Khayal singer Kaushiki Chakrabarty speaks to Jameela Siddiqi about her demanding yet expressive North Indian classical vocal style and how she got her remarkable start in this mainly masculine genre
The Indian classical vocalist Kaushiki Chakrabarty has had the kind of debut that other musicians can only dream about. In 1997, aged just 16, she received thunderous applause after her first public solo recital in an audience that included, among others, the late legendary tabla player Alla Rakha and his son Zakir Hussain as well as sarod maestro Amjad Ali Khan. But, Chakrabarty says, “it was some two years later that I discovered this was called a standing ovation.” This early success continued with a BBC Radio 3 Award for World Music win in 2005 that gained her international recognition, which was followed by several highly acclaimed albums.
The daughter of celebrated classical vocalist Ajoy Chakrabarty, she admits that she had it easier than most other newcomers. But that’s not to say it wasn’t a lot of hard work with several hours of practice each day. She is a singer of khayal (meaning ‘imagination’), a North Indian classical vocal genre that demands full fluency in the raga being sung, as well as the ability to expand and improvise with a wide range of ornamentation while remaining within the strict confines of the chosen raga. It is an art that not only requires extensive musical knowledge and vocal dexterity but also the ability to compose musical phrases on the spot while delving deeper to unfold the multi-layered meanings of the song texts. While khayal is largely improvised, particularly in its slow, pulse-free introductory sections, the later (and faster-tempo) part of khayal recitals often consist of pre-composed song sections which, nevertheless, require a great deal of creativity to turn an average performance into an outstanding one. In Indian classical music terms, it is a relatively modern genre that gained immense popularity during the 18th century and, within a hundred years, had all but eclipsed its predecessor, dhrupad, an ancient song form that upholds the supremacy of the musical note, pure and unembellished.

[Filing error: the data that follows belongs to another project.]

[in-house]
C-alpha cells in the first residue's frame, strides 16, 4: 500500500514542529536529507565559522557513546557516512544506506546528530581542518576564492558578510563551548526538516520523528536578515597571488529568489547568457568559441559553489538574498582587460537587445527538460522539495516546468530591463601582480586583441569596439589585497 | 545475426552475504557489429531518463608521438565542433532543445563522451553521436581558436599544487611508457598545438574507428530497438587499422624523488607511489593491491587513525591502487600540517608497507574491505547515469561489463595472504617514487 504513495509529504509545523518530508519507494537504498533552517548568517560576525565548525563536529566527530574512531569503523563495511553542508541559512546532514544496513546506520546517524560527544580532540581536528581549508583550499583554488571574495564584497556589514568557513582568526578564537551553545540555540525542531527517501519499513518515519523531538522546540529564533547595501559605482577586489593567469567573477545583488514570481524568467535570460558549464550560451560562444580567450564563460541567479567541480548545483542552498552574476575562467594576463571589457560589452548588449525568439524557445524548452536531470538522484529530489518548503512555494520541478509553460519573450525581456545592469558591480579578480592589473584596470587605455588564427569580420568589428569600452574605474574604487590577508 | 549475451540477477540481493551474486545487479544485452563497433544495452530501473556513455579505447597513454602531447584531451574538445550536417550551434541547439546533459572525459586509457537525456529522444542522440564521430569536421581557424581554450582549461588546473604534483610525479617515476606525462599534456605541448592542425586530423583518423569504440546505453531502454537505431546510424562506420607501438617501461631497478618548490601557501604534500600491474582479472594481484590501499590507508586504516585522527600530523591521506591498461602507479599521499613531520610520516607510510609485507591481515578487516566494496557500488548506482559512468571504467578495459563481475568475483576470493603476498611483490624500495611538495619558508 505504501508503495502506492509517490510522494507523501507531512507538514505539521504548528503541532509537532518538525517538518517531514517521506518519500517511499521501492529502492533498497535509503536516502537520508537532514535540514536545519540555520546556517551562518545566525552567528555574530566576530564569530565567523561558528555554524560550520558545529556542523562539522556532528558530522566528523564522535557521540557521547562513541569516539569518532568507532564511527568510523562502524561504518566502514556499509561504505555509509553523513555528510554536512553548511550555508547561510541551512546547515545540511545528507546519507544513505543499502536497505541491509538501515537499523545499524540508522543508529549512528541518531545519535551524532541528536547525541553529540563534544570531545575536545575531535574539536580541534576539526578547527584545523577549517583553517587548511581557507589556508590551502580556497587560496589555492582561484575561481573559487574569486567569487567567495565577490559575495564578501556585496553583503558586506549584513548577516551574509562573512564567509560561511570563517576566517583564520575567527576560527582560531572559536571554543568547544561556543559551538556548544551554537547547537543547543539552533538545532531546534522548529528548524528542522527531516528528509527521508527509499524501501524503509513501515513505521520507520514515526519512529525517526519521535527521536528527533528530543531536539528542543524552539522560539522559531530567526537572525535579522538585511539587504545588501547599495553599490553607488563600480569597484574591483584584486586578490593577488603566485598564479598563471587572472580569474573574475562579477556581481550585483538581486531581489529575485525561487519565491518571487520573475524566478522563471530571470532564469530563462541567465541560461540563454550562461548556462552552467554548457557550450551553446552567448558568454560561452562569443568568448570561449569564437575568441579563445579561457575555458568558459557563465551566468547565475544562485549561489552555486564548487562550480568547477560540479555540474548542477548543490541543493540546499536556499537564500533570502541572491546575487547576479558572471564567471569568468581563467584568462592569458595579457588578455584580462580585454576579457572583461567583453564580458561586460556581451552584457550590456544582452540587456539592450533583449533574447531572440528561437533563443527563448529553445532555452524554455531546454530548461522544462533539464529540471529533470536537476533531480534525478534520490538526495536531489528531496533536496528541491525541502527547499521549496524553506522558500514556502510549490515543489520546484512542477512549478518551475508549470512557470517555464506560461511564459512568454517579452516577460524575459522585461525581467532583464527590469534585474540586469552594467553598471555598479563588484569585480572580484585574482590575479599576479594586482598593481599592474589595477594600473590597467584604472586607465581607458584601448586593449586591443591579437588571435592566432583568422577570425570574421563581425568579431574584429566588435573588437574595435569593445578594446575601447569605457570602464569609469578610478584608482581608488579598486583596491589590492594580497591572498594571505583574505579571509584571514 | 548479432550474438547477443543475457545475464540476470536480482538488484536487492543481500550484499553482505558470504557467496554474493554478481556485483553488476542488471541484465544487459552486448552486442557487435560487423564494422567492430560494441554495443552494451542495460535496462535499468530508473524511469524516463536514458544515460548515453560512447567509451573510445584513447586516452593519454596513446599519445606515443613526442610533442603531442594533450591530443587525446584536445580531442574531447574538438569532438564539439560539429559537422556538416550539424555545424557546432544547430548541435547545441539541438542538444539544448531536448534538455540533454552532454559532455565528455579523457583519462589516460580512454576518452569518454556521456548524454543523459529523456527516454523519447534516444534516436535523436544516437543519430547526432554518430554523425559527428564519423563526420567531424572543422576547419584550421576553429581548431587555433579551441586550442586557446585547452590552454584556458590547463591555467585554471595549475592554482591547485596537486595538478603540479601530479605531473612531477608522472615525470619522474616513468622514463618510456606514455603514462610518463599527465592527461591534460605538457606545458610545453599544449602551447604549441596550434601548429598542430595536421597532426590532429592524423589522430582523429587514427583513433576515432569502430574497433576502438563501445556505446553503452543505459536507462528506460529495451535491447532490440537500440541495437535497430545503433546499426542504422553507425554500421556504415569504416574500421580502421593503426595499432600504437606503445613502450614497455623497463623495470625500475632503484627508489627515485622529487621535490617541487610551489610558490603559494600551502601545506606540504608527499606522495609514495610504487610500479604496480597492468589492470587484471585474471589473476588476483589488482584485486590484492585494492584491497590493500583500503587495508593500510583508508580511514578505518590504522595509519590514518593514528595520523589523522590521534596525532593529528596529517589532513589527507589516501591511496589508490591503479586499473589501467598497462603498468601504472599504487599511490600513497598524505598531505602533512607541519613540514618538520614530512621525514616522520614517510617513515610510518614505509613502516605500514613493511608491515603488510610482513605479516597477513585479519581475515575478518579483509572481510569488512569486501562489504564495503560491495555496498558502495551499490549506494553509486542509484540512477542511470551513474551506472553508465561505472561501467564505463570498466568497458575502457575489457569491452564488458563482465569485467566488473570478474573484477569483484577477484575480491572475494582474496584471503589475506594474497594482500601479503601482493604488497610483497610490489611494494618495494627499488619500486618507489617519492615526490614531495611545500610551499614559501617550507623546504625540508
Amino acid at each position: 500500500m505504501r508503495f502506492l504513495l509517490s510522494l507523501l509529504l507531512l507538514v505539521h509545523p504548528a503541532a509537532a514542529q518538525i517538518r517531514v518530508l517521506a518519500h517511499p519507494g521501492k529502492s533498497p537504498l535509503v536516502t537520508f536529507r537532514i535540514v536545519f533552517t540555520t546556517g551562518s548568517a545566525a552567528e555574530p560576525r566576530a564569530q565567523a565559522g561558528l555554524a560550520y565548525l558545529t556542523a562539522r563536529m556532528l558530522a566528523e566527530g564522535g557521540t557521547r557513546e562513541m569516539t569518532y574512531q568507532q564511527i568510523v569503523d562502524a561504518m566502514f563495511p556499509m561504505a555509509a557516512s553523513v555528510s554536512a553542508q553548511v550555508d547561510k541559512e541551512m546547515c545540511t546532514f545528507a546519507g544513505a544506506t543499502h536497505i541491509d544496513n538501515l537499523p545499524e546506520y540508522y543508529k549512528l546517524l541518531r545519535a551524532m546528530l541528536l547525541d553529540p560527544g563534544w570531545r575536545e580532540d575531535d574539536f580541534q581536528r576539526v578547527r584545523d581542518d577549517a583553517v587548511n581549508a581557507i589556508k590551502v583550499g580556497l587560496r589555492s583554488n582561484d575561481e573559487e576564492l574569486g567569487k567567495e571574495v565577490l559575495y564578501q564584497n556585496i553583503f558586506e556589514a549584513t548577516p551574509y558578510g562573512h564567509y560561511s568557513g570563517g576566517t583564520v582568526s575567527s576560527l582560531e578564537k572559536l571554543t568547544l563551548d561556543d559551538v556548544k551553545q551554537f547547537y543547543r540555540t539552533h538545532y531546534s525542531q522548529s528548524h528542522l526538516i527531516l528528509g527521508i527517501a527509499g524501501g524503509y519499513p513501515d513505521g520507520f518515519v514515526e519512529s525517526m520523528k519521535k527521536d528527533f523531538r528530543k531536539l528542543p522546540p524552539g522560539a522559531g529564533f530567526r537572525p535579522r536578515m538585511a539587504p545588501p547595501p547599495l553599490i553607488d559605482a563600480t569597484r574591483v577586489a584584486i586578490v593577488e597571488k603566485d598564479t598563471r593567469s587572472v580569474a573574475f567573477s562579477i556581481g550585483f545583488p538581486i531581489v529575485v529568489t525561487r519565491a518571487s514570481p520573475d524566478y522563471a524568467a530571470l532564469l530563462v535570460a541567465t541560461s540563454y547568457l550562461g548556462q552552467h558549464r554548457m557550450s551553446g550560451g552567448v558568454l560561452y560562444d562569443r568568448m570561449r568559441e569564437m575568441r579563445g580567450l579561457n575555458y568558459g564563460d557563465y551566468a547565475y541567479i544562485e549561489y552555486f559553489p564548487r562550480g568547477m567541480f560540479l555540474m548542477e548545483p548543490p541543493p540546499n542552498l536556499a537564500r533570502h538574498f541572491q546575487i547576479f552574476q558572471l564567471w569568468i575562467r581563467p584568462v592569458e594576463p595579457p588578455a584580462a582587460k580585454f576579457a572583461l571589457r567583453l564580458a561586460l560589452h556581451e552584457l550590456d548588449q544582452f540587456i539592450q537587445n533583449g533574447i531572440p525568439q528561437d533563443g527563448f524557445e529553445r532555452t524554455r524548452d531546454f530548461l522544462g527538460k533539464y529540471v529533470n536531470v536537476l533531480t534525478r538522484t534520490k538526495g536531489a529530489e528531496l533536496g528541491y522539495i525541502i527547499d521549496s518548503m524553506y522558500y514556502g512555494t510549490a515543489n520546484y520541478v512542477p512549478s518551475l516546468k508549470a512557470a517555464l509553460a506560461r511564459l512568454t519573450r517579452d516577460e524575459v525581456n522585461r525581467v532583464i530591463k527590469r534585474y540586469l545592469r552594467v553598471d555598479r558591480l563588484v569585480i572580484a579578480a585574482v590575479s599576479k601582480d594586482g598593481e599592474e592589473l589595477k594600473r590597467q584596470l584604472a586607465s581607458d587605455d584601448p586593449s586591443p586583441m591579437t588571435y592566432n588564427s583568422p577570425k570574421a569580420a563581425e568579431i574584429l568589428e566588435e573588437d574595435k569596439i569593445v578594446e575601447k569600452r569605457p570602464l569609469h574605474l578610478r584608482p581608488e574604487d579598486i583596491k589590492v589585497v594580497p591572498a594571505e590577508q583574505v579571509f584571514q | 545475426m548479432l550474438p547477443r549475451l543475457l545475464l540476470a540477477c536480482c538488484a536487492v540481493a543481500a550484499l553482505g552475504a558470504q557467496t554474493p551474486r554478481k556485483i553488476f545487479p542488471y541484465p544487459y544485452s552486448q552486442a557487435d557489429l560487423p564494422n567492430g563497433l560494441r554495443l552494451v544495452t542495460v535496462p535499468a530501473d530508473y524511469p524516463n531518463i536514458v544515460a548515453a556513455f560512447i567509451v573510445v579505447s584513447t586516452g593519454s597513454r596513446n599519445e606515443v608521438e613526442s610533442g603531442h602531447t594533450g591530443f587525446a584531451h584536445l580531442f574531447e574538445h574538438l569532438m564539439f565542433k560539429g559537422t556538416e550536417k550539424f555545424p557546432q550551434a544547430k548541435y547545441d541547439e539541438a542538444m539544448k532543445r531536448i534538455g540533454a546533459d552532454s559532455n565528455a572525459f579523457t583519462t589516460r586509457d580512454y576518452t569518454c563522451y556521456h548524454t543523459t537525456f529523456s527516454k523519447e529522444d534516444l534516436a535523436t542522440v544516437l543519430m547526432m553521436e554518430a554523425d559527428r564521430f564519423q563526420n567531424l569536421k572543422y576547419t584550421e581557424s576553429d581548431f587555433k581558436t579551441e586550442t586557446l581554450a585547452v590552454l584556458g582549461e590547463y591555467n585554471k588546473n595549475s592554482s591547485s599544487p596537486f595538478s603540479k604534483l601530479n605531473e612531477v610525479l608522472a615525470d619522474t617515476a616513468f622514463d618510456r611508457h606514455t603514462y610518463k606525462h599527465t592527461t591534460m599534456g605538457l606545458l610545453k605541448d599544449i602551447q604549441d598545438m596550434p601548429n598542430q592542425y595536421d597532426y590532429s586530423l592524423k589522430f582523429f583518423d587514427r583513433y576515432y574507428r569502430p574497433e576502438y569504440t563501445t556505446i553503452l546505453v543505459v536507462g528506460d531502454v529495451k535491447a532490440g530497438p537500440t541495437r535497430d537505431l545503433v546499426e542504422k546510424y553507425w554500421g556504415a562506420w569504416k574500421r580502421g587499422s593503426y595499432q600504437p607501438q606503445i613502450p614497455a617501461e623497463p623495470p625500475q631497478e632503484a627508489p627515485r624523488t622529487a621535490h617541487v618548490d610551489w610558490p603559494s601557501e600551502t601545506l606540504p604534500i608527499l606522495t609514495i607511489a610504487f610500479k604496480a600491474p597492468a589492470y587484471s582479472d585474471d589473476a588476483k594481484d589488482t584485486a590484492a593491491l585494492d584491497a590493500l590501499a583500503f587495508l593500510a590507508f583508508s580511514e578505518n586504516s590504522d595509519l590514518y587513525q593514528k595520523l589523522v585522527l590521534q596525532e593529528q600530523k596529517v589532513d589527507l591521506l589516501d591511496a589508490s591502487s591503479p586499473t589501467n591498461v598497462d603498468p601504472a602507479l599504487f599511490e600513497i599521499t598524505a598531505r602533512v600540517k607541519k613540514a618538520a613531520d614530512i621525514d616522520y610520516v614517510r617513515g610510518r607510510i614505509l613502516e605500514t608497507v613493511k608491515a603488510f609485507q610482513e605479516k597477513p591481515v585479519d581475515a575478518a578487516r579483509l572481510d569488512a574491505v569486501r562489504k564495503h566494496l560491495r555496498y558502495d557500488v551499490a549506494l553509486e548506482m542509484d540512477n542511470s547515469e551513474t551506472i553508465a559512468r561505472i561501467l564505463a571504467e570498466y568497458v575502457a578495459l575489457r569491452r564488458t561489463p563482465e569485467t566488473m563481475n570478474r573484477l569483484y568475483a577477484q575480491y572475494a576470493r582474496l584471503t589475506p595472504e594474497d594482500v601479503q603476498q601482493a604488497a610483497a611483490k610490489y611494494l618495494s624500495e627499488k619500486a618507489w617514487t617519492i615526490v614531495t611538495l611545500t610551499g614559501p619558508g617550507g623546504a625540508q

As a genre, Chakrabarty considers khayal to be unique: “It needs the poise and peace of the middle of the sea, it needs the force of a waterfall, it needs the soft and crisp feeling of rain, it needs the grandeur and majesty of giant waves… it needs everything that a musical form can possibly accommodate.”
Given the demands the genre makes on the performer, surely a khayal singer needs to be older or, at any rate, older than she was when she first took the Indian classical music world by storm? “It’s similar to the journey of life recreated in a musical form. It requires the tremendous energy of youth yet demands as much poise as maturity can provide,” Chakrabarty says, fully aware that the fact she was a teenager had originally played straight into the hands of her detractors who adhere to the purist belief that you have to be at least 40 to be taken seriously as an Indian classical musician. “Of course, khayal means imagination and imagination is something that evolves with age, experience, knowledge and maturity. But that’s not to say that a child’s imagination is not a valid thing.”
While some may have envied her musical maturity while still a teenager, others were quick to celebrate her immense talent and, more important, point out that she was filling a void in that there were hardly any women vocalists in khayal, which is based on the famous Patiala gharana (school or style), named after the North Indian princely state where it was first developed and later popularised by the musical giant Bade Ghulam Ali Khan (who died in 1968). The style is characterised by a heavy reliance on semi-classical song forms, particularly thumri, but there are other technical features that make it an essentially masculine style, requiring tremendous lung power, particularly for the akaar (an introductory phrases ending in open-vowel sounds), which require full control and mastery over a range of three octaves, coupled with taan (melodic phrases) delivered at the speed of lightning and punctuated with dizzying glissandos. So, why take up such a masculine style?